Lady Petra had long since resigned herself to spinsterhood. She was now forty years old, and had definitely been left on the shelf – after the Great War there had been fewer young men who might have been interested in taking her down from that shelf where unmarried women were supposed to sit while they awaited the man who would choose them as a wife.
The single state had its distinct advantages – she could do exactly as she pleased and go where she wanted without any thought of pleasing a man. She was comfortable with that – and of course, she also had Bunter at her side (what would she do without Bunter?)
So it was fair to say that Lady Petra Wimsey was not looking for love.
Love, however, was looking for her, and it came like a bolt from the blue, in the most unlikely of circumstances. She was sitting in the public gallery of a murder trial, and she fell for the accused like a giddy schoolgirl.
She had no idea if Miss Harriet Vane would ever reciprocate her feelings – and it was entirely likely that the young woman would go to the gallows without the slightest idea that Lady Petra even existed. Miss Vane was accused of killing her lover, Philip Boyes, with arsenic, and the evidence against her seemed watertight.
Except that it wasn't – it couldn't be – because she hadn't done it. Lady Petra was as sure of that as she had ever been sure of anything in her life. Harriet Vane was innocent, and none of the cloth-brained idiots involved in the case seemed to realise this.
She included in this assessment her friend Charles Parker, the Inspector in the case. He seemed quite certain that the right person was in the dock.
Her friendship with Charles was, at the moment, complicated somewhat by his obvious affection for her younger sister and the fact that, although they enjoyed each other's company, Charles had not yet done anything to alert Mary to his true feelings for her.
She bore no ill will against Charles for choosing Mary over her. She and Charles had entered into an easy friendship based on investigating crime, and Petra enjoyed matching wits with him to solve a case. The moment he had seen Mary, though, all the protective instincts that resided in that sensible policeman's chest had awoken with a clarion call – and it certainly didn't hurt that, where Petra's hair was straw coloured, Mary's was golden, and Mary was far more conventionally pretty than Petra would ever aspire to be. And she was middle aged now, anyway.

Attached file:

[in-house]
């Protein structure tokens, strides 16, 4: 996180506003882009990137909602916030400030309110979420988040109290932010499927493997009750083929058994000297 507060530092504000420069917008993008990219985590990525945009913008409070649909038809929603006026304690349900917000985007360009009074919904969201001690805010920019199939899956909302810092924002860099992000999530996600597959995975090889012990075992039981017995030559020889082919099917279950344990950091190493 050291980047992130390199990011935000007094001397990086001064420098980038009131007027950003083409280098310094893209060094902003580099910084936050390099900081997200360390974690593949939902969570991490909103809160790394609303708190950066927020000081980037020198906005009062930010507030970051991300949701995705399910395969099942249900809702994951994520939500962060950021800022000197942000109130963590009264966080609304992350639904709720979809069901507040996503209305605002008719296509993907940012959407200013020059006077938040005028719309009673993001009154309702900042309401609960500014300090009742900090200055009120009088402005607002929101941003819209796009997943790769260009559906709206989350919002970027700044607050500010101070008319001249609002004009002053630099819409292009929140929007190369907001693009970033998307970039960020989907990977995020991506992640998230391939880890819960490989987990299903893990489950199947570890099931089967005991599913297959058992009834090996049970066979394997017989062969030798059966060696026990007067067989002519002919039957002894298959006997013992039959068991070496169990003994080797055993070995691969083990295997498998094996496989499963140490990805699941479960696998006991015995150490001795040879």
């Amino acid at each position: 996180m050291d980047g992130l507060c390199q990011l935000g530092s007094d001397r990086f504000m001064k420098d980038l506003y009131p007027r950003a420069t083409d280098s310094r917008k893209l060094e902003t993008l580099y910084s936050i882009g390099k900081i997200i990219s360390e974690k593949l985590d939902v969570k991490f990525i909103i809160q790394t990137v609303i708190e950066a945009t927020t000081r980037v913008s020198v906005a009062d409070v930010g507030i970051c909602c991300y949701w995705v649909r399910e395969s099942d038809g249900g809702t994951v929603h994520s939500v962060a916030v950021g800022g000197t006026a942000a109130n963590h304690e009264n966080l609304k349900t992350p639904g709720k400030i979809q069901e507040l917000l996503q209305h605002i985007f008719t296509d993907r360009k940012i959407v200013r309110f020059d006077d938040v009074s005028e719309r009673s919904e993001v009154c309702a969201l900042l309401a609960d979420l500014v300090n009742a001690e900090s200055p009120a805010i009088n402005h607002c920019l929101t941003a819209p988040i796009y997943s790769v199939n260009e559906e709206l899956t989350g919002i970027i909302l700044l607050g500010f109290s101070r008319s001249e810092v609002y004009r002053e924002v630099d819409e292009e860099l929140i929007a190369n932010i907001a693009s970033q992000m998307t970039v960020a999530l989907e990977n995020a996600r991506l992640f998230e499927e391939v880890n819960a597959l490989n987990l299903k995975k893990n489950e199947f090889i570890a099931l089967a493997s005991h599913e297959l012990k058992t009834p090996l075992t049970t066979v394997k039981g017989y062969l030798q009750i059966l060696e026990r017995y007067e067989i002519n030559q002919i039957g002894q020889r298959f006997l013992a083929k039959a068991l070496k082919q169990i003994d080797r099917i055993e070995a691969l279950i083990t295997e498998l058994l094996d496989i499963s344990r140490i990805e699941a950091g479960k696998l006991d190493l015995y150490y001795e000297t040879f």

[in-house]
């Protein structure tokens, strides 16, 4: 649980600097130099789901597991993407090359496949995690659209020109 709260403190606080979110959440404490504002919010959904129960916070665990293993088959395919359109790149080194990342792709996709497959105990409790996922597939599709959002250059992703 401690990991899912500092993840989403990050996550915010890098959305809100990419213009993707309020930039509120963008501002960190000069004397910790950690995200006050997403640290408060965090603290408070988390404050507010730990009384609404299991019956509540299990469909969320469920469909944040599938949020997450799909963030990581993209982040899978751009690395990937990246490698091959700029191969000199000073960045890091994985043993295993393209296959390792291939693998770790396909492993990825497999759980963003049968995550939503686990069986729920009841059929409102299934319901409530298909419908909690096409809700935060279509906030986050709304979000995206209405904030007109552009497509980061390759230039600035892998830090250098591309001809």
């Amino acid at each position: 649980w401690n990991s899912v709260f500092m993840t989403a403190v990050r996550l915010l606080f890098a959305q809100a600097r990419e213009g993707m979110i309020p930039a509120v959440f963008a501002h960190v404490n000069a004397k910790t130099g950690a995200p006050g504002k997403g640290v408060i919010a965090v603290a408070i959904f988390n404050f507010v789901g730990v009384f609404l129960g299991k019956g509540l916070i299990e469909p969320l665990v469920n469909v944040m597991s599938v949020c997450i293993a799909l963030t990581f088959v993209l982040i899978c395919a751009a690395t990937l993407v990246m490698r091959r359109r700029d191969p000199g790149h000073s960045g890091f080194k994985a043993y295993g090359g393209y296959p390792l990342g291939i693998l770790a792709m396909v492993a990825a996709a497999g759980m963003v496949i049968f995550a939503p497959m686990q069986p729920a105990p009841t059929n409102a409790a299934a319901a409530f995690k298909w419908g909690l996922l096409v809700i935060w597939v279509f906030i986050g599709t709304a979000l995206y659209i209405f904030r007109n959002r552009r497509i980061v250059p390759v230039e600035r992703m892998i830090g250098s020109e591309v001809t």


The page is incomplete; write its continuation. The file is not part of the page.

She was, however, getting a little tired of Charles' reticence in matters of the heart, and fully intended to speak to him about it.
But she had to deal with matters of her own heart first. She had looked at Harriet Vane sitting, pale and composed, in the dock, and had fallen for her completely and utterly.
This had never happened to Petra before, and certainly not with another woman. There had been the affair with the opera singer, of course, which had been very civilised, and most enjoyable – but he had never stirred the roiling mass of emotions that filled Petra's heart now. There had been, too, that young officer during the War – she had thought that she adored him, but she had been so much younger then.
This certainly felt like the real thing, but what a cruel irony to feel it now! The jury would make their decision in the case soon and, if they found Miss Vane guilty, as they were almost certain to do, she would die. Petra would never be able to confess her love, or discover how Miss Vane felt about such a shocking declaration from a woman twelve years older than her.